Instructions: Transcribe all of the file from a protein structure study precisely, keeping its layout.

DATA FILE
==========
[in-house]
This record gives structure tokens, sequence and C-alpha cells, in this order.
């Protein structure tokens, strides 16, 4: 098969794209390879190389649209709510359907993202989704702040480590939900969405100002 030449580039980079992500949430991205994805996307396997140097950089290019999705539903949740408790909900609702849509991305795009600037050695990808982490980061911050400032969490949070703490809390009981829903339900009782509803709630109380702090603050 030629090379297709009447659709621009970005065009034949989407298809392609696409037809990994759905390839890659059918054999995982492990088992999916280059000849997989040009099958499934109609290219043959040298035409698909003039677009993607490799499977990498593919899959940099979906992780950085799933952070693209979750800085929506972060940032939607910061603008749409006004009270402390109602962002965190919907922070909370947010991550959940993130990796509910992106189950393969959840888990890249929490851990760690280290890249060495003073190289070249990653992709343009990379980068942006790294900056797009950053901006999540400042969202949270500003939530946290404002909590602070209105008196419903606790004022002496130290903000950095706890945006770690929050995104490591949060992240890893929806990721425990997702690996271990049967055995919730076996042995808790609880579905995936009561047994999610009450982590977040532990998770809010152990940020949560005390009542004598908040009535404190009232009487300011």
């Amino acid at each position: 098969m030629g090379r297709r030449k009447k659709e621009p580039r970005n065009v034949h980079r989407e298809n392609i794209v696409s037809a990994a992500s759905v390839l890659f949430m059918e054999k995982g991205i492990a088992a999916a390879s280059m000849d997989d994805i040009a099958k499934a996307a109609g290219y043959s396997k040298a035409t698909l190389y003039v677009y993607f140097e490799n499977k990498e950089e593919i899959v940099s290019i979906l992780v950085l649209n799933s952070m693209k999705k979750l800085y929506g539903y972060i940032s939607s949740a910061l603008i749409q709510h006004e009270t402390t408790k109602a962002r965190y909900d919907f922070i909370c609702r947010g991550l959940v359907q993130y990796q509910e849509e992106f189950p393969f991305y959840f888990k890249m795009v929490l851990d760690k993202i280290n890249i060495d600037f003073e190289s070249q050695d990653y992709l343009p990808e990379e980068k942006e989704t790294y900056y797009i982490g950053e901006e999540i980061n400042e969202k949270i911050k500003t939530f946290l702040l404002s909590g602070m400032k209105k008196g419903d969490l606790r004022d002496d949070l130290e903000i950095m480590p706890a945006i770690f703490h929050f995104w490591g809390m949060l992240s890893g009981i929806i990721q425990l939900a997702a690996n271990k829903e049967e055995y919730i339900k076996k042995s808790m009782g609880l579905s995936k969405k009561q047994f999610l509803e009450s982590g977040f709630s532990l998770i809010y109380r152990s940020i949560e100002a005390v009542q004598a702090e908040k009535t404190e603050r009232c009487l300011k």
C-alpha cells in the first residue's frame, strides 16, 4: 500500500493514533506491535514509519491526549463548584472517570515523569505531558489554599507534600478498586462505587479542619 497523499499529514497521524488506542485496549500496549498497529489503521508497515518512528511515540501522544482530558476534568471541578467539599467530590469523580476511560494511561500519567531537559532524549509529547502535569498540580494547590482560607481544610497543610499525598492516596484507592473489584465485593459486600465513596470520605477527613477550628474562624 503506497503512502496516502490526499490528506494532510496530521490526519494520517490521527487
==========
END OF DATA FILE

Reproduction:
[in-house]
This record gives structure tokens, sequence and C-alpha cells, in this order.
């Protein structure tokens, strides 16, 4: 098969794209390879190389649209709510359907993202989704702040480590939900969405100002 030449580039980079992500949430991205994805996307396997140097950089290019999705539903949740408790909900609702849509991305795009600037050695990808982490980061911050400032969490949070703490809390009981829903339900009782509803709630109380702090603050 030629090379297709009447659709621009970005065009034949989407298809392609696409037809990994759905390839890659059918054999995982492990088992999916280059000849997989040009099958499934109609290219043959040298035409698909003039677009993607490799499977990498593919899959940099979906992780950085799933952070693209979750800085929506972060940032939607910061603008749409006004009270402390109602962002965190919907922070909370947010991550959940993130990796509910992106189950393969959840888990890249929490851990760690280290890249060495003073190289070249990653992709343009990379980068942006790294900056797009950053901006999540400042969202949270500003939530946290404002909590602070209105008196419903606790004022002496130290903000950095706890945006770690929050995104490591949060992240890893929806990721425990997702690996271990049967055995919730076996042995808790609880579905995936009561047994999610009450982590977040532990998770809010152990940020949560005390009542004598908040009535404190009232009487300011």
């Amino acid at each position: 098969m030629g090379r297709r030449k009447k659709e621009p580039r970005n065009v034949h980079r989407e298809n392609i794209v696409s037809a990994a992500s759905v390839l890659f949430m059918e054999k995982g991205i492990a088992a999916a390879s280059m000849d997989d994805i040009a099958k499934a996307a109609g290219y043959s396997k040298a035409t698909l190389y003039v677009y993607f140097e490799n499977k990498e950089e593919i899959v940099s290019i979906l992780v950085l649209n799933s952070m693209k999705k979750l800085y929506g539903y972060i940032s939607s949740a910061l603008i749409q709510h006004e009270t402390t408790k109602a962002r965190y909900d919907f922070i909370c609702r947010g991550l959940v359907q993130y990796q509910e849509e992106f189950p393969f991305y959840f888990k890249m795009v929490l851990d760690k993202i280290n890249i060495d600037f003073e190289s070249q050695d990653y992709l343009p990808e990379e980068k942006e989704t790294y900056y797009i982490g950053e901006e999540i980061n400042e969202k949270i911050k500003t939530f946290l702040l404002s909590g602070m400032k209105k008196g419903d969490l606790r004022d002496d949070l130290e903000i950095m480590p706890a945006i770690f703490h929050f995104w490591g809390m949060l992240s890893g009981i929806i990721q425990l939900a997702a690996n271990k829903e049967e055995y919730i339900k076996k042995s808790m009782g609880l579905s995936k969405k009561q047994f999610l509803e009450s982590g977040f709630s532990l998770i809010y109380r152990s940020i949560e100002a005390v009542q004598a702090e908040k009535t404190e603050r009232c009487l300011k």
C-alpha cells in the first residue's frame, strides 16, 4: 500500500493514533506491535514509519491526549463548584472517570515523569505531558489554599507534600478498586462505587479542619 497523499499529514497521524488506542485496549500496549498497529489503521508497515518512528511515540501522544482530558476534568471541578467539599467530590469523580476511560494511561500519567531537559532524549509529547502535569498540580494547590482560607481544610497543610499525598492516596484507592473489584465485593459486600465513596470520605477527613477550628474562624 503506497503512502496516502490526499490528506494532510496530521490526519494520517490521527487